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With Obama and the Democratic-led Senate dead set against defunding the controversial health care law to keep the government open, House Republicans likely will have to decide over the weekend whether they will vote for a temporary funding measure without strings attached.
Both Kline and Paulsen backed spending and debt-limit measures in 2011 that averted showdowns and financial crises. Like other Republicans in Congress, Kline has said he has no interest in shutting down the government, pointing to last week’s House vote that fully funded the government while defunding Obamacare.
But Democrats argue that tying the 2010 health care law to a broader funding agreement essentially holds government operations hostage. They also have sought to highlight Kline’s recent comments suggesting that the budget standoff might be a good time to reform entitlements, such as raising the Social Security retirement age.
But that idea also has been raised in the past by Klobuchar and U.S. Sen. Al Franken, the two most prominent Democrats in Minnesota.
Franken, who faces re-election next year, also has used the current standoff to engage supporters. His campaign sent out an e-mail this week directing people to his website to sign a petition calling a shutdown “a dumb thing to do.”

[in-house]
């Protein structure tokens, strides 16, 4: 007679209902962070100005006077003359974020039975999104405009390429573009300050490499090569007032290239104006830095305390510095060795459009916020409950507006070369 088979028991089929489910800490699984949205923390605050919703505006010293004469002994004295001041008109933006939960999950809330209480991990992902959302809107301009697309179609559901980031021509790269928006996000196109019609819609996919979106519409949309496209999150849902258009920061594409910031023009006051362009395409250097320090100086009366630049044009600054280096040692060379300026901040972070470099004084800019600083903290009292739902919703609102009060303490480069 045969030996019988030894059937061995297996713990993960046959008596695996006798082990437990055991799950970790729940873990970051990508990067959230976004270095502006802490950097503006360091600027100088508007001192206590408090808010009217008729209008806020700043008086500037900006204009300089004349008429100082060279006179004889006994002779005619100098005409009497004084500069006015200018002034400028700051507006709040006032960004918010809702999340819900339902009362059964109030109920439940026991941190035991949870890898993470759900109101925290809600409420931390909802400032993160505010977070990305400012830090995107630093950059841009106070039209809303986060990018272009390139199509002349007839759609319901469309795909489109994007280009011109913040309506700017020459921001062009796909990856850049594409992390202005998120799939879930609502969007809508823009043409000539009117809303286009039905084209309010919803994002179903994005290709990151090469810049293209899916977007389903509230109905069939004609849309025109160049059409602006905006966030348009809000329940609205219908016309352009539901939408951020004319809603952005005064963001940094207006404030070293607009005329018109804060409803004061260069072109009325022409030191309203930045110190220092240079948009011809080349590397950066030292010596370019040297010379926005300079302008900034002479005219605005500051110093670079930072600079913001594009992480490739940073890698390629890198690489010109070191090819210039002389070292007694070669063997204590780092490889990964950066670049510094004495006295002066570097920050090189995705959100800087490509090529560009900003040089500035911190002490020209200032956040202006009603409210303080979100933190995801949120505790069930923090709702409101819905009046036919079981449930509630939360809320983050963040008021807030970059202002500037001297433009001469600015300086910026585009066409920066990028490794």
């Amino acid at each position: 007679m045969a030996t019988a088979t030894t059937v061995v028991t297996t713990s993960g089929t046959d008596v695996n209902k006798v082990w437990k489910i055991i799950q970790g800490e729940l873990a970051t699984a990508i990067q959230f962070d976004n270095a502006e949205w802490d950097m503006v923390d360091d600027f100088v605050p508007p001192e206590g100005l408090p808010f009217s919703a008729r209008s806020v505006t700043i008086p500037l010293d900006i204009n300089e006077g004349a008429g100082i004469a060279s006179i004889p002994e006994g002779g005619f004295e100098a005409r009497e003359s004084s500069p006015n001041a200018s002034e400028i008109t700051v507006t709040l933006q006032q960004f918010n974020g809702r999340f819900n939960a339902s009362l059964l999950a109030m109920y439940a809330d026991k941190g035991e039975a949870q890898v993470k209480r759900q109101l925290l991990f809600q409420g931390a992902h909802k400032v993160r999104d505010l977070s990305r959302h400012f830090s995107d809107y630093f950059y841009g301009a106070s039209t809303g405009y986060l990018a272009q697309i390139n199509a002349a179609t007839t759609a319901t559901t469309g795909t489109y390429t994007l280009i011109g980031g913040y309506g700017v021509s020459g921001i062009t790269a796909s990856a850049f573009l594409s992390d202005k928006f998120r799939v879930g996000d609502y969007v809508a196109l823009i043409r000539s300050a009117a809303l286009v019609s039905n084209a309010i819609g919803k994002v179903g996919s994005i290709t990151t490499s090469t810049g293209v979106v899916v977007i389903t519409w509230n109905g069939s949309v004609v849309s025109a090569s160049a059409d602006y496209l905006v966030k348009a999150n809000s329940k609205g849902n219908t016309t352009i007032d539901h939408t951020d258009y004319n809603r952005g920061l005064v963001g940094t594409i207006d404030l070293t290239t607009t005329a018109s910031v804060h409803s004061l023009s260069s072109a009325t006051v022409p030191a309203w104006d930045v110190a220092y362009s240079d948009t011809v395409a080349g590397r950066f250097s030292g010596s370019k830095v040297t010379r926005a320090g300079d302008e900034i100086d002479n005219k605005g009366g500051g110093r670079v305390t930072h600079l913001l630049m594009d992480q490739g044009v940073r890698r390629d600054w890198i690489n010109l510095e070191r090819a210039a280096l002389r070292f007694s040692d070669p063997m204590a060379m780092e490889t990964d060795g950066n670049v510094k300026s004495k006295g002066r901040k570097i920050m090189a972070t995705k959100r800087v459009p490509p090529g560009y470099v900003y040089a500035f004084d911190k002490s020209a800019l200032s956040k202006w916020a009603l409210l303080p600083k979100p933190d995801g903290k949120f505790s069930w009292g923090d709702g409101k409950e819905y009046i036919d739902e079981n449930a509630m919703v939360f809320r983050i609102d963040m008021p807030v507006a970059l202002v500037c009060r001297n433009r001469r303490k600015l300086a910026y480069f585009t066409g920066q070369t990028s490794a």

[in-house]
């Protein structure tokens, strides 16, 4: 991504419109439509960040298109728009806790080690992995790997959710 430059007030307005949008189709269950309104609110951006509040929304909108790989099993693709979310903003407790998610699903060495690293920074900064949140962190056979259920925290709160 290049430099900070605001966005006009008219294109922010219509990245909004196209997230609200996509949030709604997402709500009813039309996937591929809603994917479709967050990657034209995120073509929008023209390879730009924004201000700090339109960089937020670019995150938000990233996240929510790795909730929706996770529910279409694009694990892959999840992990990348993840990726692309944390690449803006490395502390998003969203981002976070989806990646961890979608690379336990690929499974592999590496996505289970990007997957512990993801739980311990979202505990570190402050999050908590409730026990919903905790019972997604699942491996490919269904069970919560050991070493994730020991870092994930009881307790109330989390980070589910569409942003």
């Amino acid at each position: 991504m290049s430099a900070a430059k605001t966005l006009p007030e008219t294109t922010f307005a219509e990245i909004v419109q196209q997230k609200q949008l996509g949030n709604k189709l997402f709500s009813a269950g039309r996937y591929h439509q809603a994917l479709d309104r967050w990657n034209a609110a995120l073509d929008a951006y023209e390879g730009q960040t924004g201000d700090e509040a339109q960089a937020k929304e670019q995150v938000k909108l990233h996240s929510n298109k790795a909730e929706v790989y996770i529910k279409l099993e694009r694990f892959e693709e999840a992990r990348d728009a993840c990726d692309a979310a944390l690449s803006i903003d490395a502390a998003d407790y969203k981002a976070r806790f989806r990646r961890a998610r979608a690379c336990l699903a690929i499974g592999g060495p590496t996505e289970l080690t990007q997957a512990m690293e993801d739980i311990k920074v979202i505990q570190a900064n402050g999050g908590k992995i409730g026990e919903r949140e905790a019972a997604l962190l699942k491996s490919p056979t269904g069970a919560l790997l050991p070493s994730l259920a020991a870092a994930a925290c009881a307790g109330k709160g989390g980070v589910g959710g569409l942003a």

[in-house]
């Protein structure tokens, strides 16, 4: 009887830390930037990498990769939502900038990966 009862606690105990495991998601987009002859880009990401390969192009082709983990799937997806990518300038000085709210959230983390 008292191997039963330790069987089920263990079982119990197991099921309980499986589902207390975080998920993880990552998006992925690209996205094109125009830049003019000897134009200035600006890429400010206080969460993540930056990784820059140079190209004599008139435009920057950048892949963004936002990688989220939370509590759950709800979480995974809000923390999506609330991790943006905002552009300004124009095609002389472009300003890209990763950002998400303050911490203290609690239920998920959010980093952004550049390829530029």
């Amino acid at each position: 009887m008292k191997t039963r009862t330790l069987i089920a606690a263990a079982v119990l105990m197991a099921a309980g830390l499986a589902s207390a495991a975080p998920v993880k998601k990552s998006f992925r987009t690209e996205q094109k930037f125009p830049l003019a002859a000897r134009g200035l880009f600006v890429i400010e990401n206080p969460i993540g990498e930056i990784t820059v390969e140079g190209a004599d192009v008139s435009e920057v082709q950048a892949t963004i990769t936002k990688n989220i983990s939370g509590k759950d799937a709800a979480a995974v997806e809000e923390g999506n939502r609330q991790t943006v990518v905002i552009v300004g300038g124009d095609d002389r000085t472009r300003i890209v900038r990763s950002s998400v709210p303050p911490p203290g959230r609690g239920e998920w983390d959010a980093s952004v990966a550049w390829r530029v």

Franken’s pitch reflects a broader onslaught of fundraising efforts tied to the standoff. The DCCC sent out a fundraising e-mail in Pelosi’s name with an appeal to “fight back against Republican obstruction.” That came as the National Republican Committee sent out a fundraising e-mail asking supporters to “stand” with Cruz in his “fight to defund Obamacare.”
Democrats have all but dared the GOP to raise the stakes on a government shutdown, noting that Republicans paid a heavy price when it happened during the Clinton administration.
“I believe there will be an agreement and I think we can do it without any of these extraneous partisan poison pills,” Klobuchar said on NBC’s “Meet the Press” on Sunday.
Klobuchar also invoked the $1.3 billion in additional borrowing costs wrought from the nation’s downgraded credit rating after the last debt-limit battle in 2011. “This is money taxpayers have to pay,” she said. “This is affecting families and real people. And that’s why I think in the end this gamesmanship has to end.”
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